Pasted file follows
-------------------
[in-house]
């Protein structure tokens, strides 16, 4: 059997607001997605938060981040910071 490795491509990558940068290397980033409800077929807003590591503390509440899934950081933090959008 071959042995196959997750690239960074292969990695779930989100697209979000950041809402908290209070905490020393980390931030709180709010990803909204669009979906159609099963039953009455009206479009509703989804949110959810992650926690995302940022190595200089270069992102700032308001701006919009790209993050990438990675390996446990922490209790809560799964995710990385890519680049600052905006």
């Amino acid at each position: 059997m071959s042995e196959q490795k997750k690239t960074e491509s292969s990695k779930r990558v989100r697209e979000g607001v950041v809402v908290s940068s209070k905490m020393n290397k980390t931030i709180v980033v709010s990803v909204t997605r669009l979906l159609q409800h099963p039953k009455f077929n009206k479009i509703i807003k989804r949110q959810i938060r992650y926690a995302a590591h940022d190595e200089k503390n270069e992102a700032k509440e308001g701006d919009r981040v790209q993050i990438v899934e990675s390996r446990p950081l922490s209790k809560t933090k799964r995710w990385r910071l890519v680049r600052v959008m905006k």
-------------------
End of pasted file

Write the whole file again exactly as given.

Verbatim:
[in-house]
């Protein structure tokens, strides 16, 4: 059997607001997605938060981040910071 490795491509990558940068290397980033409800077929807003590591503390509440899934950081933090959008 071959042995196959997750690239960074292969990695779930989100697209979000950041809402908290209070905490020393980390931030709180709010990803909204669009979906159609099963039953009455009206479009509703989804949110959810992650926690995302940022190595200089270069992102700032308001701006919009790209993050990438990675390996446990922490209790809560799964995710990385890519680049600052905006």
């Amino acid at each position: 059997m071959s042995e196959q490795k997750k690239t960074e491509s292969s990695k779930r990558v989100r697209e979000g607001v950041v809402v908290s940068s209070k905490m020393n290397k980390t931030i709180v980033v709010s990803v909204t997605r669009l979906l159609q409800h099963p039953k009455f077929n009206k479009i509703i807003k989804r949110q959810i938060r992650y926690a995302a590591h940022d190595e200089k503390n270069e992102a700032k509440e308001g701006d919009r981040v790209q993050i990438v899934e990675s390996r446990p950081l922490s209790k809560t933090k799964r995710w990385r910071l890519v680049r600052v959008m905006k």